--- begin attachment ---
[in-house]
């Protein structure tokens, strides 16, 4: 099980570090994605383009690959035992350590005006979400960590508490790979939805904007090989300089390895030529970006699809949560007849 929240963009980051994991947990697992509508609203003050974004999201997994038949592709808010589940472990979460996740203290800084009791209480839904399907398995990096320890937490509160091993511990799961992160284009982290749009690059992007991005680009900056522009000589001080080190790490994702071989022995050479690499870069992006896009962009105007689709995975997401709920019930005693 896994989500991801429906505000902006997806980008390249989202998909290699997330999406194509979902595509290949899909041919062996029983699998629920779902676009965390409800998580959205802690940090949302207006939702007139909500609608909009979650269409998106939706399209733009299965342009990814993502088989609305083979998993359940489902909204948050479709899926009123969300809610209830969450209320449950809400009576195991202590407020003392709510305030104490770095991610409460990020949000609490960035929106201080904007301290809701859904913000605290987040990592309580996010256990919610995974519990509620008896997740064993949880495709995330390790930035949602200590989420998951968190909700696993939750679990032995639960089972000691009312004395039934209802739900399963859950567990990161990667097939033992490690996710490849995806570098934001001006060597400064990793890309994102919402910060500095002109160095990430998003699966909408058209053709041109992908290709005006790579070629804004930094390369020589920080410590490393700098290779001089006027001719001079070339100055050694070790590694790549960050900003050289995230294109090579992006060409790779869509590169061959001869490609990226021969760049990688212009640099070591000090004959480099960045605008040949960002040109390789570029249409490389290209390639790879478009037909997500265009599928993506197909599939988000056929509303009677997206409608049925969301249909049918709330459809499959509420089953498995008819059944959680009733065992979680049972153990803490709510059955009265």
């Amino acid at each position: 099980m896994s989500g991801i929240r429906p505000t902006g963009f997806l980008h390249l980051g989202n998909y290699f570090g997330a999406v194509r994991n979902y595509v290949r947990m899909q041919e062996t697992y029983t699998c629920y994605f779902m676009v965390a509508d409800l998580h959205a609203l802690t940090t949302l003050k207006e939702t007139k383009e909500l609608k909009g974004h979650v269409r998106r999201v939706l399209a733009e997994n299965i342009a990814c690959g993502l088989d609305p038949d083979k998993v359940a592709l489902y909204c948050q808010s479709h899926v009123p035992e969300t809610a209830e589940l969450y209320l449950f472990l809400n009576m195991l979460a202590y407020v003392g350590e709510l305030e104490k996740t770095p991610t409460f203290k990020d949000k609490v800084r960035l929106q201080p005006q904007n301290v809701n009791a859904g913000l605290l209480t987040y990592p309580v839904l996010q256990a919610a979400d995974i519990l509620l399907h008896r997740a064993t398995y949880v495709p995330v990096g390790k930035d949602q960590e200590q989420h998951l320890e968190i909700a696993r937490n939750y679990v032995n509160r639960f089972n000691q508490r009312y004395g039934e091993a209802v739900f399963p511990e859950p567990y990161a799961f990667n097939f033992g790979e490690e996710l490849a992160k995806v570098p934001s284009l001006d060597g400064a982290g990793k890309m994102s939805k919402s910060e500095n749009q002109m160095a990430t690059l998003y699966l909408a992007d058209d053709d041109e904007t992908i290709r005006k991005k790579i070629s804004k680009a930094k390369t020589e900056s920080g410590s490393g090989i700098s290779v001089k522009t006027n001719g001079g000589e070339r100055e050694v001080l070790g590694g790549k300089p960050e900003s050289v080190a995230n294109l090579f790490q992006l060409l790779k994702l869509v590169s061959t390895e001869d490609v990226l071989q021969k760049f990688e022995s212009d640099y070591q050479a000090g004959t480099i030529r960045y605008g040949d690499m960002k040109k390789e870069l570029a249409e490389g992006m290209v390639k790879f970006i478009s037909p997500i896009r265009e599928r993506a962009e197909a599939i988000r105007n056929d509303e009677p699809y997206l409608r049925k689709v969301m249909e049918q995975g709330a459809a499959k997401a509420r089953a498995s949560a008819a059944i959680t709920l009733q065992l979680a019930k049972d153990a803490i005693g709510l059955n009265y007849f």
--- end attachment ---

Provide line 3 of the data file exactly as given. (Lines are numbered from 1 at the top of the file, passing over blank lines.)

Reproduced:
């Amino acid at each position: 099980m896994s989500g991801i929240r429906p505000t902006g963009f997806l980008h390249l980051g989202n998909y290699f570090g997330a999406v194509r994991n979902y595509v290949r947990m899909q041919e062996t697992y029983t699998c629920y994605f779902m676009v965390a509508d409800l998580h959205a609203l802690t940090t949302l003050k207006e939702t007139k383009e909500l609608k909009g974004h979650v269409r998106r999201v939706l399209a733009e997994n299965i342009a990814c690959g993502l088989d609305p038949d083979k998993v359940a592709l489902y909204c948050q808010s479709h899926v009123p035992e969300t809610a209830e589940l969450y209320l449950f472990l809400n009576m195991l979460a202590y407020v003392g350590e709510l305030e104490k996740t770095p991610t409460f203290k990020d949000k609490v800084r960035l929106q201080p005006q904007n301290v809701n009791a859904g913000l605290l209480t987040y990592p309580v839904l996010q256990a919610a979400d995974i519990l509620l399907h008896r997740a064993t398995y949880v495709p995330v990096g390790k930035d949602q960590e200590q989420h998951l320890e968190i909700a696993r937490n939750y679990v032995n509160r639960f089972n000691q508490r009312y004395g039934e091993a209802v739900f399963p511990e859950p567990y990161a799961f990667n097939f033992g790979e490690e996710l490849a992160k995806v570098p934001s284009l001006d060597g400064a982290g990793k890309m994102s939805k919402s910060e500095n749009q002109m160095a990430t690059l998003y699966l909408a992007d058209d053709d041109e904007t992908i290709r005006k991005k790579i070629s804004k680009a930094k390369t020589e900056s920080g410590s490393g090989i700098s290779v001089k522009t006027n001719g001079g000589e070339r100055e050694v001080l070790g590694g790549k300089p960050e900003s050289v080190a995230n294109l090579f790490q992006l060409l790779k994702l869509v590169s061959t390895e001869d490609v990226l071989q021969k760049f990688e022995s212009d640099y070591q050479a000090g004959t480099i030529r960045y605008g040949d690499m960002k040109k390789e870069l570029a249409e490389g992006m290209v390639k790879f970006i478009s037909p997500i896009r265009e599928r993506a962009e197909a599939i988000r105007n056929d509303e009677p699809y997206l409608r049925k689709v969301m249909e049918q995975g709330a459809a499959k997401a509420r089953a498995s949560a008819a059944i959680t709920l009733q065992l979680a019930k049972d153990a803490i005693g709510l059955n009265y007849f």